General characteristics of participants are reported in . The average age was 11.1±4.5 years (mean± standard deviation) and participation was similar across genders (49% girls and 51% boys). Of the 12,476 children included in the current study, >10,000 (>80%) had perfluoroalkyl acid quantification and serum lipids available for analysis. Consistent with Census Bureau estimates for the area, more than 95% reported their ethnicity as “White”, almost 40% (39.7%) were classified as overweight or obese (≥85th BMI percentile), and approximately one-third (36.7%) reported having a regular exercise program. Based on participant-reported residence at the time of their enrollment, a slightly higher proportion of participants were from Ohio compared to West Virginia (54% vs. 44%, respectively).
Mean total-C was 160.7±29.3 mg/dL, with 65.8% classified as acceptable (<170 mg/dL). Mean calculated LDL-C was 87.3±25.2 mg/dL, with 83.7% classified as acceptable (<110 mg/dL). Mean HDL-C was 49.3±11.3 mg/dL, with 92.2% classified as ideal (≥35 mg/dL) and 19.7% <40 mg/dL. Finally, mean fasting triglycerides was 99.1±56.0 mg/dL, with 85.7% classified as acceptable (≤150 mg/dL).
Mean serum PFOA and PFOS concentration was 69.2±111.9 ng/mL and 22.7±12.6 ng/mL respectively, with serum concentrations statistically significantly higher in males and younger children for both PFOA and PFOS, particularly PFOA. Consistent with the environmental (drinking water) contamination and as previously reported,15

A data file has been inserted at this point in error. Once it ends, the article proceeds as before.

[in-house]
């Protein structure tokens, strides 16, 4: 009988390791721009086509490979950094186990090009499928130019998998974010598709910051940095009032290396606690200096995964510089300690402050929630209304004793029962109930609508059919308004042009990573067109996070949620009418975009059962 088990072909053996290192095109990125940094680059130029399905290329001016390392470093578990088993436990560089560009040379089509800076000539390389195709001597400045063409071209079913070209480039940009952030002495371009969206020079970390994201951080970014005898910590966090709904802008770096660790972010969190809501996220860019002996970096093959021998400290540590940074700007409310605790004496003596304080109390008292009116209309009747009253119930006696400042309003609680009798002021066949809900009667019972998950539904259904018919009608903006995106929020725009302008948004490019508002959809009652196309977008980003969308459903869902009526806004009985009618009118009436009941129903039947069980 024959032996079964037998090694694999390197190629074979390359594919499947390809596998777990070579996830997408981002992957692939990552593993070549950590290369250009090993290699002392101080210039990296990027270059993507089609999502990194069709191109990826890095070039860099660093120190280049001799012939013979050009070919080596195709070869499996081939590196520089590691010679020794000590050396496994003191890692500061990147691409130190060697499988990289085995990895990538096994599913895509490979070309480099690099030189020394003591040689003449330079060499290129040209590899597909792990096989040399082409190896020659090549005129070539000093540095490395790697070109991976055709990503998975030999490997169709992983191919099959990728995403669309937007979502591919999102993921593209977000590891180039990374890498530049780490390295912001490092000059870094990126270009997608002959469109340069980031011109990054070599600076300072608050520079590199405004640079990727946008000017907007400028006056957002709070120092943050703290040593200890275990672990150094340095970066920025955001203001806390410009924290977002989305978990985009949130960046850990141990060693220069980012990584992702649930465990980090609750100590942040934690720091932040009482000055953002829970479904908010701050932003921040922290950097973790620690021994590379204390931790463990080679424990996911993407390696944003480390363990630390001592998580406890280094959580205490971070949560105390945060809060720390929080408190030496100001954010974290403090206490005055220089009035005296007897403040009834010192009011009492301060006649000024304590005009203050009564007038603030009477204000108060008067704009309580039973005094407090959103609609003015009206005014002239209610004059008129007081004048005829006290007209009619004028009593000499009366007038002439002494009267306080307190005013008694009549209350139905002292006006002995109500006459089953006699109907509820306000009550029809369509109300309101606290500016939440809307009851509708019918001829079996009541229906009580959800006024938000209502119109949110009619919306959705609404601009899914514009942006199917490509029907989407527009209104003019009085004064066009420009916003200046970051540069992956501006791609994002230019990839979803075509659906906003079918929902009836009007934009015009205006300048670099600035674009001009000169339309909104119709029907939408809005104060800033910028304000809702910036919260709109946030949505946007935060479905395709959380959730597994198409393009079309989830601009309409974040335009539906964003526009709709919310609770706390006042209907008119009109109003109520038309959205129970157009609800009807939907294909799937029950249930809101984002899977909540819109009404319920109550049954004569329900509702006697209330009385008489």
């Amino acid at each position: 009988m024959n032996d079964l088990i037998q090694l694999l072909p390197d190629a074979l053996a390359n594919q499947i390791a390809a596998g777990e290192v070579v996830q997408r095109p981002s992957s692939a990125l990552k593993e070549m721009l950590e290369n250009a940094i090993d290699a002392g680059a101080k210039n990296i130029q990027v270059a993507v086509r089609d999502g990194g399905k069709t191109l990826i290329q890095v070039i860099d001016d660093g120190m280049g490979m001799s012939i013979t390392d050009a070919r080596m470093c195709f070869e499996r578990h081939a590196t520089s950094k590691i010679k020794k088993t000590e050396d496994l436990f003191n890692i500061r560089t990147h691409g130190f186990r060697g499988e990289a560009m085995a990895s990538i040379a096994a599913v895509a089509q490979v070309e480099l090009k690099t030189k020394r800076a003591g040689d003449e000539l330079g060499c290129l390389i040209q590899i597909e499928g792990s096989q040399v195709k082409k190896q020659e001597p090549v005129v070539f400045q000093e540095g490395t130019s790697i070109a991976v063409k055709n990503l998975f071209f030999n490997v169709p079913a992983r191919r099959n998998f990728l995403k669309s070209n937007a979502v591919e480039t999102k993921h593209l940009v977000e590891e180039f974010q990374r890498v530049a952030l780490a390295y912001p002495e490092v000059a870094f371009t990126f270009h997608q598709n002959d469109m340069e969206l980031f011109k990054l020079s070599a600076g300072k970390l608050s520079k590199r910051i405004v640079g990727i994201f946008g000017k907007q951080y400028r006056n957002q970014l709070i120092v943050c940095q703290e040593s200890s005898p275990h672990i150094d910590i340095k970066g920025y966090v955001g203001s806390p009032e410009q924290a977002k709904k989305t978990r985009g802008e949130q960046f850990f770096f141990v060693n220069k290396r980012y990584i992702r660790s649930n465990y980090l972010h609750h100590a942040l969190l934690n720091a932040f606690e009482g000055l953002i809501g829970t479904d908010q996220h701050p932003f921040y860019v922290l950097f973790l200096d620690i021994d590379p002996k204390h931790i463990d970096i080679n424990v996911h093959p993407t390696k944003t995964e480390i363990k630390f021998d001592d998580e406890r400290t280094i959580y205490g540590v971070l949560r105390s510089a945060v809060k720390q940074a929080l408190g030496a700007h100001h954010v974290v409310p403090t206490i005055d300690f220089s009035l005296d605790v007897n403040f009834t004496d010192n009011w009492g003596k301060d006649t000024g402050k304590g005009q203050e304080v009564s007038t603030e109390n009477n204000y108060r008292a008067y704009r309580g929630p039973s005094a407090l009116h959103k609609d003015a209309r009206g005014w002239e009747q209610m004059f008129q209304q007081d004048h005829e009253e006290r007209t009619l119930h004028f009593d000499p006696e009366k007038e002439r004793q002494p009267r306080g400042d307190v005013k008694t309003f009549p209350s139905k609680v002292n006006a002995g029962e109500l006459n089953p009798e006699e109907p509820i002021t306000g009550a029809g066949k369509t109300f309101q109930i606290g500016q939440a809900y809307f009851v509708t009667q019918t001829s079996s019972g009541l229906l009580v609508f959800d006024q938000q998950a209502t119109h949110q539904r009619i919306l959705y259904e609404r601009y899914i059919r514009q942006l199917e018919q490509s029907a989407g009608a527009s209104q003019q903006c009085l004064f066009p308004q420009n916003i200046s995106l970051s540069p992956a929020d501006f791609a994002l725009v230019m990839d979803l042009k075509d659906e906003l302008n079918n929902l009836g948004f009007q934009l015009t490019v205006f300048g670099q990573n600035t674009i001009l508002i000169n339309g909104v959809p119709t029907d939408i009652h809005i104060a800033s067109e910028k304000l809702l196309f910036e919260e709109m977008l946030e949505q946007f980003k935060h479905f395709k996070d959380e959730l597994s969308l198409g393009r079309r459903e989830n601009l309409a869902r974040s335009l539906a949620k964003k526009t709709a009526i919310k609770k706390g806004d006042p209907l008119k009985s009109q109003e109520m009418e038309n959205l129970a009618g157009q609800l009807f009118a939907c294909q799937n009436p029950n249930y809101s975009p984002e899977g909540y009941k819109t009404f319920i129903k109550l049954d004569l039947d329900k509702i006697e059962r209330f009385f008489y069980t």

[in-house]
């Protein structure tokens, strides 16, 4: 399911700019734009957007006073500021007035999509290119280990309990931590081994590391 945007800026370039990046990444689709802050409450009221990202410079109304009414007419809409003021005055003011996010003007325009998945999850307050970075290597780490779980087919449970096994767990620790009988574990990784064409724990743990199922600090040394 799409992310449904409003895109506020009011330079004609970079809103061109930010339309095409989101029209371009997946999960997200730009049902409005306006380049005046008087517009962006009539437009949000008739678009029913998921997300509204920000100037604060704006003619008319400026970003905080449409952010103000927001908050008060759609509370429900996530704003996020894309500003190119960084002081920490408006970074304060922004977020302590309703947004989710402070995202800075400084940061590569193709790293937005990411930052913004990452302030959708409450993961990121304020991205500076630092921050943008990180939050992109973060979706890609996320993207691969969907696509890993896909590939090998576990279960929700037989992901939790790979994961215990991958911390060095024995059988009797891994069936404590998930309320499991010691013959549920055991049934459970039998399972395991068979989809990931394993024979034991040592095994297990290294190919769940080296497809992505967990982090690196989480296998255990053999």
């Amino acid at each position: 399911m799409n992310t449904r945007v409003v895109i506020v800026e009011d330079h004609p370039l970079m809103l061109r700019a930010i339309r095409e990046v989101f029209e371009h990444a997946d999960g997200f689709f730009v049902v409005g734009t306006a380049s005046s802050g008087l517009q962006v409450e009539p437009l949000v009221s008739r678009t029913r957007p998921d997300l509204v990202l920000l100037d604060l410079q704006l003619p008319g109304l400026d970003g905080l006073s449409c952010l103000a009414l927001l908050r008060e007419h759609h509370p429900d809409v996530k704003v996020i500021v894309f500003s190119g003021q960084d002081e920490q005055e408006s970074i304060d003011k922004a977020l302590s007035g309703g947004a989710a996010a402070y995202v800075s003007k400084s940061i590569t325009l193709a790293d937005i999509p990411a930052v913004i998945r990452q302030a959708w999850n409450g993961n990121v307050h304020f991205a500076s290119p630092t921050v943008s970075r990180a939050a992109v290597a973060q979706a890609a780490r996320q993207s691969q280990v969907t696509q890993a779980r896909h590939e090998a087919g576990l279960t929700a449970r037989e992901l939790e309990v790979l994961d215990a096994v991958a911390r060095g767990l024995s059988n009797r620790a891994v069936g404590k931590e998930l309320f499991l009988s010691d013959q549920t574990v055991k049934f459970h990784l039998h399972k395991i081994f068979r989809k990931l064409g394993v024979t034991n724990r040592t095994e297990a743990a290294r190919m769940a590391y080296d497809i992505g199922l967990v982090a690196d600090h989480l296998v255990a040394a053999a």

serum PFOA concentration for 12–19 year olds in the Project population was substantially above the reported concentration for 12–19 year olds in the 2003–2004 NHANES study,5
while PFOS concentrations were similar (29.3 ng/mL vs. 3.9 ng/mL and 19.1 ng/mL vs 19.3 ng/mL respectively).
Results from regression analysis (not shown) demonstrated that, after adjustment for covariables, total-C and LDL-C were linearly and positively associated with both PFOA and PFOS (p<0.0001 for all models). Triglycerides were also linearly and positively associated with PFOA (p=0.019) but not PFOS. HDL-C was not linearly associated with PFOA but was positively associated with PFOS. For linear regression models and other analyses reported here, it was almost always the case that all covariables were also statistically significantly associated with the dependent variable (not shown).